Images in H-alpha, [O III] and [S II] reveal a relatively well defined shell of over 3' diameter, rich in internal filamentary structure, and a large jetlike stream of filaments extending 2' further north that appear to break out into the interstellar medium.

NGC 2103 = LMC-N214C
05 41 40 -71 19 56
V = 10.8;  Size 3'x2'

This unusual nebulous cluster was observed using the 25-inch at 244x.  If found it a fairly bright, very large, roundish glow surrounding a central star (12.7-magnitude O2-type Sk -71°51) with a bright quasi-stellar knot at the north edge (that strange-looking pinkish Pac-Man object on the image above).  Increasing the magnification to 397x, at least 8 stars were involved with the nebula (part of OB-association LH 110), which was clearly elongated NNW-SSE (tapering on the SSE end) and brighter along a central spine.  The addition of a NPB filter at 244x produced an excellent contrast gain and the nebula appeared very bright with an irregular surface brightness.  The small knot at the north edge (a high excitation HII blob or HEB) was prominently visible.

The central “star” (and nearly centered in the ESO image above) is unusually hot and bright and has been resolved by the HST into a compact cluster of at least 6 components in a 4 arc-second region!  The HEB at the north edge is typical of small dense regions, usually "only" 4 to 9 light-years wide, that sometimes form adjacent to or inside giant H II regions and represent "early stages of massive stars (O-type) emerging from their embryonic molecular clouds.

LMC-N11 Complex = Bean Nebula
04 56 45 -66 24 36
Size 5'x3'

The Bean Nebula complex (LHA 120-N11) is the second largest stellar nursery in the LMC after the Tarantula Nebula.  I showed off this tasty piece of eye-candy treat to the other OzSky participants using the 30” at 244x and this inspired Tony Tanner to image the field above.  I’ve viewed this region several times and the following notes were taken through the same scope a few years ago.  The showpiece is certainly NGC 1763, which sits near the center of a stunning field of emission nebulae and clusters including NGC 1760 7' S, NGC 1761 3' S, NGC 1769 6.5' SE, NGC 1773 8' ENE and NGC 1776 11' E.  NGC 1763 is a very bright, very large irregular nebula, shaped like a kidney-bean or a fetus. The main body extends 5'x3', elongated SW-NE with a bulbous portion on the northeast side and an indentation (weaker nebulosity) on the south side.  Overall the surface brightness is very high, though uneven, and much fainter haze and filaments flow out from the Bean in most directions.  Within the main body, the nebula is brightest in a loop on the southwest side and secondly in a section on the northeast side.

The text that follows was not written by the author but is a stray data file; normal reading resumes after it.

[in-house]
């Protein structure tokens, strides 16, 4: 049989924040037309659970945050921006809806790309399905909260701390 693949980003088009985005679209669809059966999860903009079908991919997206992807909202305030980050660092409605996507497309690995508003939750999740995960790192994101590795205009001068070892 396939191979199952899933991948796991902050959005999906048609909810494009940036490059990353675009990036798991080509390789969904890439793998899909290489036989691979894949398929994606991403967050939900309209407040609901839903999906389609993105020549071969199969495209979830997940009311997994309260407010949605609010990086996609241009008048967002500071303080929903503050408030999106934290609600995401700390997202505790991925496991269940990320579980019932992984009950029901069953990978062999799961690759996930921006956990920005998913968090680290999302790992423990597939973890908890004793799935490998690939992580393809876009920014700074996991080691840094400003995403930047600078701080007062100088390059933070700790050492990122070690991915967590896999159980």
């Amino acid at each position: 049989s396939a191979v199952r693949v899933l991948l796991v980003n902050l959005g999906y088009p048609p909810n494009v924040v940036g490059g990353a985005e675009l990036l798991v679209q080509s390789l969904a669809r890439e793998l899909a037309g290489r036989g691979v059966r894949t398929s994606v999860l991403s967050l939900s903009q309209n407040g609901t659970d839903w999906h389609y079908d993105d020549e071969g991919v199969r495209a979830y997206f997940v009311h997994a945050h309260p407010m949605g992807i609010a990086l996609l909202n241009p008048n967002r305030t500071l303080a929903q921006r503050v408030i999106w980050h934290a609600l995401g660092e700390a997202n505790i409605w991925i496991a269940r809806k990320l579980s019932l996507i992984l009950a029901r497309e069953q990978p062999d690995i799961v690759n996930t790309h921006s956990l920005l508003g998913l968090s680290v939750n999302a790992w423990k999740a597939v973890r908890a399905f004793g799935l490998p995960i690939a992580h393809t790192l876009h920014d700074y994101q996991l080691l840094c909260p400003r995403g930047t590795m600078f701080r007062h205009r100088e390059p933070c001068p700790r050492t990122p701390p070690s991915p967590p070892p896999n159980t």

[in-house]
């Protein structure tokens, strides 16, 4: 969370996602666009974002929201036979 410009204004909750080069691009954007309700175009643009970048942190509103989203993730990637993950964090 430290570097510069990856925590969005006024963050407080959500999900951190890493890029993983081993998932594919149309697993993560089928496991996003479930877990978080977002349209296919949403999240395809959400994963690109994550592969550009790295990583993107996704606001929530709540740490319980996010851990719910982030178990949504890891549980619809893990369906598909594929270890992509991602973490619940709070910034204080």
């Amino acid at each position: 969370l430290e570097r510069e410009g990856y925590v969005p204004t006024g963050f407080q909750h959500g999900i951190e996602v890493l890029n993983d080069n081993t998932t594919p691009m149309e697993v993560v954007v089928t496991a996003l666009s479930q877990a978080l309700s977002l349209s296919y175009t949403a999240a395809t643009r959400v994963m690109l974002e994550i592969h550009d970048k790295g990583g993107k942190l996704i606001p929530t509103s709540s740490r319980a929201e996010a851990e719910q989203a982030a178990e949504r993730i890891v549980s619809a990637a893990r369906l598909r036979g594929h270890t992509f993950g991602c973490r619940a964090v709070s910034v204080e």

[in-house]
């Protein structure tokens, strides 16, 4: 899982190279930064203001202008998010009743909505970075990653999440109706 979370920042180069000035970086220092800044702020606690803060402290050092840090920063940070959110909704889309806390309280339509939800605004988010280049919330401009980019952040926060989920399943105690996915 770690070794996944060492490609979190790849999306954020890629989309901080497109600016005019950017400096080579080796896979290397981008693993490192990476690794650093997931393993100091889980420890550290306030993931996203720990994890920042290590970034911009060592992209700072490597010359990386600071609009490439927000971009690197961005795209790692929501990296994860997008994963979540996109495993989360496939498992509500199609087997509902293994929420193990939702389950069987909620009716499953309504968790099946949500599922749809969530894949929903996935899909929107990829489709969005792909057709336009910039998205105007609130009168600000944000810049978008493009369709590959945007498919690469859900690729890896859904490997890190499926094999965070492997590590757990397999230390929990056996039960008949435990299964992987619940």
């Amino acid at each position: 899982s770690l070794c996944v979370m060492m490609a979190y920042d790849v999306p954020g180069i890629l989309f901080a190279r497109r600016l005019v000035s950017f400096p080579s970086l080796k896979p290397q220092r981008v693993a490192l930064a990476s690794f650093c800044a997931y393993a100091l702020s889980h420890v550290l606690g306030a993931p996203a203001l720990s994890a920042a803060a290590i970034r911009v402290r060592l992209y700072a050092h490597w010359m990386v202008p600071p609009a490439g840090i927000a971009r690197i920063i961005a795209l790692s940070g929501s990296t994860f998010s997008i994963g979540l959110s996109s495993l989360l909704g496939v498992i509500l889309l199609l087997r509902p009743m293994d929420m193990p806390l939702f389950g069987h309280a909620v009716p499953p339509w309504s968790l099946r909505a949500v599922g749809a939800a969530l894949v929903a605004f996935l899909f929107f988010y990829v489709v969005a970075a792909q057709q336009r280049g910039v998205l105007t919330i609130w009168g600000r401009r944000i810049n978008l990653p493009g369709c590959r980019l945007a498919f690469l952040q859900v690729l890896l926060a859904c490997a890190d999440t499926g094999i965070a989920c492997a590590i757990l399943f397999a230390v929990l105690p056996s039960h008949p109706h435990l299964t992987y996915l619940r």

Involved with NGC 1763 is a large cluster catalogued as OB-association LH 10 (the youngest cluster in the LMC-N11 complex), with roughly two dozen resolved stars.  This cluster includes a number of 12-13 mag stars (several of which are massive O3-type stars), many in an elongated 1' group on the southwestern side.  At the northeast edge is mag 11.3 HD 268726 and 45" further east is LMC-N11A = IC 2116, a high surface brightness knot of ~15" diameter.  Very faint haze at the NE side of NGC 1763 bulges towards N11A.  This compact, discrete object is also classified as an HEB (High Excitation Blob), distinguished by high excitation, small size, high density and tightly linked to early states of massive star formation. The surrounding field is rich in stars between the individual objects with some locally brighter patches of nebulosity.